Number of Ground Zero Workers Diagnosed with Cancer Doubles to Over 2,500

Ground_Zero_Workers_Diagnosed_with_Cancer_Doubles_to_2500The number of WTC rescuers diagnosed with cancer has risen to over 2,518, according to the according to the World Trade Center Health Program at New York’s Mount Sinai Hospital. This figure has more than doubled from last year, which reported that 1,140 out of 37,000 police, rescue workers and volunteers had cancer. This year, that number rose to 1,655. In addition to 863 firefighters, the total is up to a tragic 2,518.

Many rescuers are seeking compensation for their illnesses through the 9/11 Victim’s Compensation Fund (VCF). On January 2, 2011, President Obama reopened this fund by signing into law the James Zadroga 9/11 Health and Compensation Act of 2010, which is named in honor of the late NYPD officer James L. Zadroga.

According to UK’s Mirror, 1,145 cancer claims were processed by the VCF at the end of June; 881 were declared serious enough to garner compensation while the others are still under review. Submissions from nearby residents accounted for 17 of the claims. Currently, 115 claims have been resolved for a total of $50.5 million. The lowest award was $400,000 and the highest was $4.1 million.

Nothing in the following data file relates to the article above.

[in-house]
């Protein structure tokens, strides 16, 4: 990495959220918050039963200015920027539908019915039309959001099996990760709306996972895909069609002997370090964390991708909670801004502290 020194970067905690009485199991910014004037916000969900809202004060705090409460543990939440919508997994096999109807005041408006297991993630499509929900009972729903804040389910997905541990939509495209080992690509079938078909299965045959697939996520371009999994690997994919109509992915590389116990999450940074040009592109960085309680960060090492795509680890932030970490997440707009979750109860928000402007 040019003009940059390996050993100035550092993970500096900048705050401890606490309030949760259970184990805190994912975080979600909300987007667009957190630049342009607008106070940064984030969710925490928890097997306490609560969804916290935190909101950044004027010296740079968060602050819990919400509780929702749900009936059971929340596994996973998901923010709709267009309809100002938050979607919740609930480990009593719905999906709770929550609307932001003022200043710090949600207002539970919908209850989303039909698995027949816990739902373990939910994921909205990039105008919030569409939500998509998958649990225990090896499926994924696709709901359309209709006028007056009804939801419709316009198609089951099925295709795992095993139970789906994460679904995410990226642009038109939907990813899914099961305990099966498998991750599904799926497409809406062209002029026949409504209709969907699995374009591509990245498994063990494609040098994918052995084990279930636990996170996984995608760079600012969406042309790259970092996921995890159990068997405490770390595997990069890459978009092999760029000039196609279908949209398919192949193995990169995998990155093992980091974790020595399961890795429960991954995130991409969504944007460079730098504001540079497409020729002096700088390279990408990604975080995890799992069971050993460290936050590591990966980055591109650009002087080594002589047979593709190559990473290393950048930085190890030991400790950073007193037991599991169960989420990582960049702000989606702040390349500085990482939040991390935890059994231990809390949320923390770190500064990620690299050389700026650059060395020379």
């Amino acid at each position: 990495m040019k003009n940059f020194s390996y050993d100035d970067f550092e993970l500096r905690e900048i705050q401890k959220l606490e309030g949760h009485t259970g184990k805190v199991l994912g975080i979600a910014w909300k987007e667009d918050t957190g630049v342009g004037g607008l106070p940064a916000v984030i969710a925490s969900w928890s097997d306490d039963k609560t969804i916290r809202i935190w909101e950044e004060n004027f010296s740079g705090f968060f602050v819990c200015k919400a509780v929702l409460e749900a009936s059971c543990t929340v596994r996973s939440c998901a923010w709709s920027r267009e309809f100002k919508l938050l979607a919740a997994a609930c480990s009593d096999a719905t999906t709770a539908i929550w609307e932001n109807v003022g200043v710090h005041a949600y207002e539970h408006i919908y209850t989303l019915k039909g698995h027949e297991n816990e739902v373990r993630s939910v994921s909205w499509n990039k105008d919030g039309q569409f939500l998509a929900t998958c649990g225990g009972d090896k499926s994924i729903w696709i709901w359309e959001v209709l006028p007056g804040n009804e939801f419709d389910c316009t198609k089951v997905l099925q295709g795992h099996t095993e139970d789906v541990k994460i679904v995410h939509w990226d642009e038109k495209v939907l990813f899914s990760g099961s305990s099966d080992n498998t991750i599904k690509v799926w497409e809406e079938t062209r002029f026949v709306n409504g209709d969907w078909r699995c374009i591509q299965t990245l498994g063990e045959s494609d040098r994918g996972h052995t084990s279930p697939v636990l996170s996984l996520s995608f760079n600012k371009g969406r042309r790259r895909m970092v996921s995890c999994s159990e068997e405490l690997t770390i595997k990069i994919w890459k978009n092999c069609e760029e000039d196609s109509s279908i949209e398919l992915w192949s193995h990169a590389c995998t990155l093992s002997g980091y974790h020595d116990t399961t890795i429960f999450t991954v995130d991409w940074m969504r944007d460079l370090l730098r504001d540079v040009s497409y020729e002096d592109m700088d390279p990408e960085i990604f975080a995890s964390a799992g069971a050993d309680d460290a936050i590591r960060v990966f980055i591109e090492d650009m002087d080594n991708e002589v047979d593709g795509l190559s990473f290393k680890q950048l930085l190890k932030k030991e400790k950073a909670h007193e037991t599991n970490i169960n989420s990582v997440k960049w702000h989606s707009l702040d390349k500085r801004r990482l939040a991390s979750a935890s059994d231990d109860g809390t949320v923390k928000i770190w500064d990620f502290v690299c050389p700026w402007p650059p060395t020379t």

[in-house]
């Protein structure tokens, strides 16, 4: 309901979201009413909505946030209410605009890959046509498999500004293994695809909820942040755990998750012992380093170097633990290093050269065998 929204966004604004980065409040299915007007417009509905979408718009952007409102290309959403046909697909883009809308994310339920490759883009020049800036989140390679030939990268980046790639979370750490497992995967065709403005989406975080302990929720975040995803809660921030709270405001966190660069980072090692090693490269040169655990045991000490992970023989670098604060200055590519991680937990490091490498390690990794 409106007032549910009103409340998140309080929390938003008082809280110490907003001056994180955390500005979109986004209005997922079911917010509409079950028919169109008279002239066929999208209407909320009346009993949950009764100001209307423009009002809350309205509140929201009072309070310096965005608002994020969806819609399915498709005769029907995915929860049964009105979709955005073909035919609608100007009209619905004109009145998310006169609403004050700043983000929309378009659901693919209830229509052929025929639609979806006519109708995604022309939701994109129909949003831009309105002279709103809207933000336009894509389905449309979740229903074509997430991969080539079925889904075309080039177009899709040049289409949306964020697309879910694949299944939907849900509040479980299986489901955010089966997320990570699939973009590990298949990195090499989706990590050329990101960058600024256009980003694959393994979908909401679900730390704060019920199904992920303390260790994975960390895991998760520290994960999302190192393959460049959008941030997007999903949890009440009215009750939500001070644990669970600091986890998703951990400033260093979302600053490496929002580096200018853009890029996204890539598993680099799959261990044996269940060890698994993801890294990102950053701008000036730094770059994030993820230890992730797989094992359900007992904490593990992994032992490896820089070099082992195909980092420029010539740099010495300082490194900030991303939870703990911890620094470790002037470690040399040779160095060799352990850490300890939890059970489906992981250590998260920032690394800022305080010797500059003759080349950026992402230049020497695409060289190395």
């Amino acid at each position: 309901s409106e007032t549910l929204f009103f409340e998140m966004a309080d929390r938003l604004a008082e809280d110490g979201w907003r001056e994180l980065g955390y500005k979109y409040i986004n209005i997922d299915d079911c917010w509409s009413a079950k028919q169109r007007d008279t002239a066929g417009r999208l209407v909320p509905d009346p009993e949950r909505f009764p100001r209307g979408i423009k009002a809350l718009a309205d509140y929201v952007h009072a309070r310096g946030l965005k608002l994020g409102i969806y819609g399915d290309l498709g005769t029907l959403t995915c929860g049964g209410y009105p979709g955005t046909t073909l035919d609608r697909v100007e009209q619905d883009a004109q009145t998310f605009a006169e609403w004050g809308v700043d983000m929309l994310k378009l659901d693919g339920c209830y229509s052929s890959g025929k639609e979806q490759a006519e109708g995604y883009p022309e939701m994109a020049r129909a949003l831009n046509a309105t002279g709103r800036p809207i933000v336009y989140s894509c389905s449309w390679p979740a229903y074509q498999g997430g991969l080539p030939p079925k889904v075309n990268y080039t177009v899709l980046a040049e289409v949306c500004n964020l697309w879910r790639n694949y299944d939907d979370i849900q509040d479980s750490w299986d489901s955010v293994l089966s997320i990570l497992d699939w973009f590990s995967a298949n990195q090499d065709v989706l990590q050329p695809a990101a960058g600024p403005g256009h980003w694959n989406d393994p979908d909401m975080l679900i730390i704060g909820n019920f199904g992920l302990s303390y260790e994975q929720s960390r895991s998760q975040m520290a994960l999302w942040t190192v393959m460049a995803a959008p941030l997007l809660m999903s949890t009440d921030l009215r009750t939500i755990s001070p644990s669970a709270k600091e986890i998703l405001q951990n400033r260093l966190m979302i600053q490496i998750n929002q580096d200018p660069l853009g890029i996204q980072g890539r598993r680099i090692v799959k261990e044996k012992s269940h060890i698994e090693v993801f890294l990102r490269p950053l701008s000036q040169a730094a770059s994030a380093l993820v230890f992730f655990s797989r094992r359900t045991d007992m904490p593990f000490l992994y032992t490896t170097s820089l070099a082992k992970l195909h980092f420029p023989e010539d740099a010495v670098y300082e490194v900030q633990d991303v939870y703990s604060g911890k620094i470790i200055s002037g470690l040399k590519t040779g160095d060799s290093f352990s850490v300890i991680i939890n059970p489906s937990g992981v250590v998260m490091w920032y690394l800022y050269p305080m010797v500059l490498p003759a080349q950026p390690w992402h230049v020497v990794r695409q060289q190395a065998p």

Many are frustrated by how long it is taking to compensate the victims, especially since some are seriously ill. A recently retired New York Fire Department captain said “I just don’t understand why they’re making everyone wait two years,” The firefighter, 63, had closed off the Brooklyn Bridge on the day of the attack so that he and his crew could help with the rescue efforts. A compensation hearing was brought to tears when he recounted his story in May.

The firefighter was forced to retire six years ago due to lung damage and breathing complications associated with exposure to toxic dust at Ground Zero. Last year, a large tumor was discovered wrapping itself around his arteries. “They couldn’t take it out without killing me,” he told to a New York newspaper. His condition has deteriorated dramatically after enduring chemotherapy and radiation. “I was a very active guy. Now there’s not much I can do.” He said.

He was awarded $1.5 million for inoperable pancreatic cancer and lung disease.

The firefighter said he was grateful for the compensation, but is concerned about the lengthy process. “I just don’t understand why they’re making everyone wait two years,” he said. “I’m hoping they rush more cases like mine, where we’re not expected to last long. I knew that day that a lot of us would get sick.”

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